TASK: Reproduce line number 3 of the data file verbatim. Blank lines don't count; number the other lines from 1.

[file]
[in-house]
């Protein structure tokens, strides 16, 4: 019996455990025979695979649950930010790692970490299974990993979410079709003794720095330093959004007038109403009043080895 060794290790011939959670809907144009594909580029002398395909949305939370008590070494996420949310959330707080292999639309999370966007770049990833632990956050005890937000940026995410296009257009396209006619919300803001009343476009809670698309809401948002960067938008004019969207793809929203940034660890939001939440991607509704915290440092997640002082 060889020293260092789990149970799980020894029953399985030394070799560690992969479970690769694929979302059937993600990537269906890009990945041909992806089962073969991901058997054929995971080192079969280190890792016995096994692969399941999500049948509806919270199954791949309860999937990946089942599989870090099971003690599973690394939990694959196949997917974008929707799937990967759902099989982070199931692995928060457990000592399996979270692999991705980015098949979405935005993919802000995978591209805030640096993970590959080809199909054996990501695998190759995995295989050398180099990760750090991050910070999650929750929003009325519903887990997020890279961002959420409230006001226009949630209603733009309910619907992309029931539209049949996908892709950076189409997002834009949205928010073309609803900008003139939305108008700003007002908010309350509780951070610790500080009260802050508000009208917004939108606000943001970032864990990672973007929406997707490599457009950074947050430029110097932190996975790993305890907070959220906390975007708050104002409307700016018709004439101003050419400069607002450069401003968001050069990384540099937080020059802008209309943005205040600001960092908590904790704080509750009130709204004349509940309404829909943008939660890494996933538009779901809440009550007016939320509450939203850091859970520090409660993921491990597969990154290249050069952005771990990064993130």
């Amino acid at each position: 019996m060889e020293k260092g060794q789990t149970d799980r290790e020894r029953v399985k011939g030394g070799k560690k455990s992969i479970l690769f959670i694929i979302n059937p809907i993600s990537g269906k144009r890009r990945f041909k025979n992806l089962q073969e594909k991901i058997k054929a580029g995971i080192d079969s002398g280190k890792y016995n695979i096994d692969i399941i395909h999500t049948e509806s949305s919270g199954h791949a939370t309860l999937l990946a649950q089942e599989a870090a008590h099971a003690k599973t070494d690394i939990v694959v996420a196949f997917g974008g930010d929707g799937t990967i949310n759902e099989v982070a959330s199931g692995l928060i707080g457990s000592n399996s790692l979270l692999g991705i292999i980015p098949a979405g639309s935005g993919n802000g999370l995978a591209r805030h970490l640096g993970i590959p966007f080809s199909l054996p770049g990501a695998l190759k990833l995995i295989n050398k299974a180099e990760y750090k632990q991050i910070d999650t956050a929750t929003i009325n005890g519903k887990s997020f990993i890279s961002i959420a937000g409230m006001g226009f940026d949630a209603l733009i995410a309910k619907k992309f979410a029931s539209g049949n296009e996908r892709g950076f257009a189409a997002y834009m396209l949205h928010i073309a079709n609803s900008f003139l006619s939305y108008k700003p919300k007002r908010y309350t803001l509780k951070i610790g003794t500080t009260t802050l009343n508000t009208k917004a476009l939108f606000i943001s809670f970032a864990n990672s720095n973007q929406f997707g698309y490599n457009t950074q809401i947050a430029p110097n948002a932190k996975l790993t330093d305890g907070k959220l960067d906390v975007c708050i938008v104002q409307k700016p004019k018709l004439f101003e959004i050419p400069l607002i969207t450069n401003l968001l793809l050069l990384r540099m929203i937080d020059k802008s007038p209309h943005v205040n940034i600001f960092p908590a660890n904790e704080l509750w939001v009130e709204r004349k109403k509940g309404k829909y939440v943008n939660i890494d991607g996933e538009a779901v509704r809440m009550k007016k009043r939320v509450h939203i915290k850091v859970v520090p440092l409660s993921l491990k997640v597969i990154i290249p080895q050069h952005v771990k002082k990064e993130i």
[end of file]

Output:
């Amino acid at each position: 019996m060889e020293k260092g060794q789990t149970d799980r290790e020894r029953v399985k011939g030394g070799k560690k455990s992969i479970l690769f959670i694929i979302n059937p809907i993600s990537g269906k144009r890009r990945f041909k025979n992806l089962q073969e594909k991901i058997k054929a580029g995971i080192d079969s002398g280190k890792y016995n695979i096994d692969i399941i395909h999500t049948e509806s949305s919270g199954h791949a939370t309860l999937l990946a649950q089942e599989a870090a008590h099971a003690k599973t070494d690394i939990v694959v996420a196949f997917g974008g930010d929707g799937t990967i949310n759902e099989v982070a959330s199931g692995l928060i707080g457990s000592n399996s790692l979270l692999g991705i292999i980015p098949a979405g639309s935005g993919n802000g999370l995978a591209r805030h970490l640096g993970i590959p966007f080809s199909l054996p770049g990501a695998l190759k990833l995995i295989n050398k299974a180099e990760y750090k632990q991050i910070d999650t956050a929750t929003i009325n005890g519903k887990s997020f990993i890279s961002i959420a937000g409230m006001g226009f940026d949630a209603l733009i995410a309910k619907k992309f979410a029931s539209g049949n296009e996908r892709g950076f257009a189409a997002y834009m396209l949205h928010i073309a079709n609803s900008f003139l006619s939305y108008k700003p919300k007002r908010y309350t803001l509780k951070i610790g003794t500080t009260t802050l009343n508000t009208k917004a476009l939108f606000i943001s809670f970032a864990n990672s720095n973007q929406f997707g698309y490599n457009t950074q809401i947050a430029p110097n948002a932190k996975l790993t330093d305890g907070k959220l960067d906390v975007c708050i938008v104002q409307k700016p004019k018709l004439f101003e959004i050419p400069l607002i969207t450069n401003l968001l793809l050069l990384r540099m929203i937080d020059k802008s007038p209309h943005v205040n940034i600001f960092p908590a660890n904790e704080l509750w939001v009130e709204r004349k109403k509940g309404k829909y939440v943008n939660i890494d991607g996933e538009a779901v509704r809440m009550k007016k009043r939320v509450h939203i915290k850091v859970v520090p440092l409660s993921l491990k997640v597969i990154i290249p080895q050069h952005v771990k002082k990064e993130i």